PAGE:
cathode sputtering[′kath‚ōd ′spəd·ə·riŋ]
the destruction of the negative electrode (cathode) in a gas discharge as a result of the impact of positive ions. In a broader sense it is the destruction of a solid through bombardment by charged or neutral particles.
On the one hand, cathode sputtering is an undesirable phenomenon that shortens the life of electronic devices; on the other hand, it is of practical use for cleaning surfaces, revealing the structure of a substance (ionic etching), depositing thin films, and producing directional molecular beams. The bombarding ions that penetrate the target produce displacement of its atoms. These displaced atoms in turn can produce new displacements. Some of the atoms reach the surface and pass out of it. Under certain conditions particles may leave the target’s surface in the form of ions. In single crystals conditions are most favorable for particle emission in directions in which the atomic packing density is greatest. Collision chains (focusons), by means of which the energy and momentum of displaced particles are transmitted with the lowest losses, are formed in these directions. The process of ion channeling, which determines the depth of penetration of ions into a target, plays an important role in cathode sputtering.
Cathode sputtcring occurs when the energy of the ions ε is higher than a value ε0, called the cathode sputtering threshold. The value of ε0 ranges from a few to several dozen electron volts. It is characterized quantitatively by the sputtering coefficient S, which is equal to the number of atoms dislodged by one ion. Near the threshold S is very small (10 −5 atoms per ion), but under optimum conditions it may be as high as several dozen. Its value is independent of gas pressure at pressures p < 13.3 newtons per sq m (N/m2), or 0.1 mm of mercury, but when p > 13.3 N/m2, S decreases because of the greater number of particles that settle back onto the surface. The value of S is affected both by the characteristics of the bombarding ions, such as their energy £ (see Figure 1), their mass M (see Figure 2), and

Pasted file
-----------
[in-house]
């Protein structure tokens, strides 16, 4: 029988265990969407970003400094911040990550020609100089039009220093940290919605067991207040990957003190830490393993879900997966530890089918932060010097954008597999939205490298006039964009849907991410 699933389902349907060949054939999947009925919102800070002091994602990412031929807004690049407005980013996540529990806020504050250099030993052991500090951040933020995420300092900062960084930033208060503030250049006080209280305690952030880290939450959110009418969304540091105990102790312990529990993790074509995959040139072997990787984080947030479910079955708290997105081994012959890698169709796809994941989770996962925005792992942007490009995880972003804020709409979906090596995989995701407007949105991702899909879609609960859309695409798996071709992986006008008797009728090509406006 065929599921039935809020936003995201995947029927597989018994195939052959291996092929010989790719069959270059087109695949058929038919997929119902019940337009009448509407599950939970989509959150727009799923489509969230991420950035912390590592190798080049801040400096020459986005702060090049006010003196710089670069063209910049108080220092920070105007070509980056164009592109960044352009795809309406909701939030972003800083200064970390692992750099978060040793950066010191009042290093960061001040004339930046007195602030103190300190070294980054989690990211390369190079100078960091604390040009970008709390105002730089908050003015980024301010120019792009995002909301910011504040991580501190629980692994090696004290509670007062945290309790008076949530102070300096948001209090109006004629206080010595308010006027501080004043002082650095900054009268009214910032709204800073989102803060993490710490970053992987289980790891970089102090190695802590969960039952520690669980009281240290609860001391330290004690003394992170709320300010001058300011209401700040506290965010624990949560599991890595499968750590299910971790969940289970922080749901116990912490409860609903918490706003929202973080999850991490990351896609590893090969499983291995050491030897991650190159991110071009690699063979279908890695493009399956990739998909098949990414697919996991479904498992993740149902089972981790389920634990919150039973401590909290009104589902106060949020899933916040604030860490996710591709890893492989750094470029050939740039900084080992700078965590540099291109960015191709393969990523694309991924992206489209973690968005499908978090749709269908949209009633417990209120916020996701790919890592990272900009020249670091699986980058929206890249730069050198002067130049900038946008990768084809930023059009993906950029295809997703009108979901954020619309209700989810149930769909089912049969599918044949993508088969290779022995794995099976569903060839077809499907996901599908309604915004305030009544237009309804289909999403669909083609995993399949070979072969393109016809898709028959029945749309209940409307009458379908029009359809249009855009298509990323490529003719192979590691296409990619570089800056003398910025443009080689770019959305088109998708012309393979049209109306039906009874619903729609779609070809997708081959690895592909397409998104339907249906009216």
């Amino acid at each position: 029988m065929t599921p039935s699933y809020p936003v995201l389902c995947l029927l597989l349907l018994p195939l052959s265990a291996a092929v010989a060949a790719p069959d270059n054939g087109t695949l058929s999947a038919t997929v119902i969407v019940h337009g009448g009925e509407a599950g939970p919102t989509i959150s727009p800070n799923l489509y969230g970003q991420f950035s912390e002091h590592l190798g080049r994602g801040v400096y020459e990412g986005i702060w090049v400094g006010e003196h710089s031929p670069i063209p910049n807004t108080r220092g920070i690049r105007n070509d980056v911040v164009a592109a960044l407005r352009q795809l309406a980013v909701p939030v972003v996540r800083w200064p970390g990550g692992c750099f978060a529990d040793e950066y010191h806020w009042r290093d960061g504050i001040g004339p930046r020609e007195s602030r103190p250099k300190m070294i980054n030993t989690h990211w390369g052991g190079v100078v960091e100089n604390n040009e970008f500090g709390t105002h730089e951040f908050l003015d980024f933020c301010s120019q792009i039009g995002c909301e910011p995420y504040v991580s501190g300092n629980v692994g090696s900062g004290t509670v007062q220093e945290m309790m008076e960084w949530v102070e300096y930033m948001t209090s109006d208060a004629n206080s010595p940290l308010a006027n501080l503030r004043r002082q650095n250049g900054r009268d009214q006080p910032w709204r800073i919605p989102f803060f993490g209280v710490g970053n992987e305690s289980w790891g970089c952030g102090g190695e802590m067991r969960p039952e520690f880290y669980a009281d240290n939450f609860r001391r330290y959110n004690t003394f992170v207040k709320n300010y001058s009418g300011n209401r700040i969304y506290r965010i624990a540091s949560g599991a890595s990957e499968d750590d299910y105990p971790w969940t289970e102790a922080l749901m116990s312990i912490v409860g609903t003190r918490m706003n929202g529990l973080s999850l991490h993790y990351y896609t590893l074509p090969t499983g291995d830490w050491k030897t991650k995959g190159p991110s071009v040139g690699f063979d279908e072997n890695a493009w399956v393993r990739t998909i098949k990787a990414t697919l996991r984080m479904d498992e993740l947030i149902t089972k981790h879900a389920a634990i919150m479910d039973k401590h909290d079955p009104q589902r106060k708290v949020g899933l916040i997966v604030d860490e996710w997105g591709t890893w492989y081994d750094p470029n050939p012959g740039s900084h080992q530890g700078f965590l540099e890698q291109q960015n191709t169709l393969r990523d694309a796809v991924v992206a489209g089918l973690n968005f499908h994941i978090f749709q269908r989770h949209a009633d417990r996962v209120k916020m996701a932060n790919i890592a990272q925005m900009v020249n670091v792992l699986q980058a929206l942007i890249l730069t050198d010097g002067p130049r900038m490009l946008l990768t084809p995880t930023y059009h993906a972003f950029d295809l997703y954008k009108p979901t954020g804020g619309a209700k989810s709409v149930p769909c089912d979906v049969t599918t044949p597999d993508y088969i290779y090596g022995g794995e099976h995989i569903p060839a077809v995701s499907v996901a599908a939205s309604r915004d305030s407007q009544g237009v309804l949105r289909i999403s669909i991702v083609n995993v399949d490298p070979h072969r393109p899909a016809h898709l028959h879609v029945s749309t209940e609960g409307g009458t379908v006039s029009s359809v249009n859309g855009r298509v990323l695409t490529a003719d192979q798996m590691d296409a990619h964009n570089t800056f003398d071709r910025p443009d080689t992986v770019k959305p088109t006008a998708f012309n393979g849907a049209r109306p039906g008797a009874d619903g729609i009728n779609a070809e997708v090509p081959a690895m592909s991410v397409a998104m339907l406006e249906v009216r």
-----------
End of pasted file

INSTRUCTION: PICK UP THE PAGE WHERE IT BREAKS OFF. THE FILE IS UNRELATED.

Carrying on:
their angle of incidence a on the target (see Figure 3), and by the properties of the substance being sputtered, such as the cleanliness of the surface, the temperature, the crystal structure, and the mass of the target’s atoms.
The angular distribution of the particles escaping from the sputtered surface is anisotropic. It is a function of the energy of the ions, and for single crystals it also depends on the type of crystal lattice and the structure of the facet being sputtered. The substance being sputtered is deposited on the screen in the form of individual spots with a symmetry pattern identical to that of the facet being sputtered and of the etch figures formed on the sputtered face as a result of the cathode sputtering. The energy of the sputtered particles varies from fractions of an electron volt up to values of the order of the energy in the primary ions. The average energy of the sputtered particles is usually dozens of electron volts and depends on the properties of the target material and the characteristics of the ion beam.
REFERENCESMorgulis, N. D. “Katodnoe raspylenie.” Uspekhi fizicheskikh nauk, 1946, vol. 28, nos. 2–3, p. 202.
Pleshivtsev, N. V. Katodnoe raspylenie. Moscow, 1968.
Kaminsky, M. Atomnye i ionnye stolknoveniia na poverkhnosti metalla. Moscow, 1967. (Translated from English.)
Thompson, M. Defekty i radiatsionnye powezhdeniia v metallakh. Moscow, 1971. (Translated from English.)
V. E. IURASOVA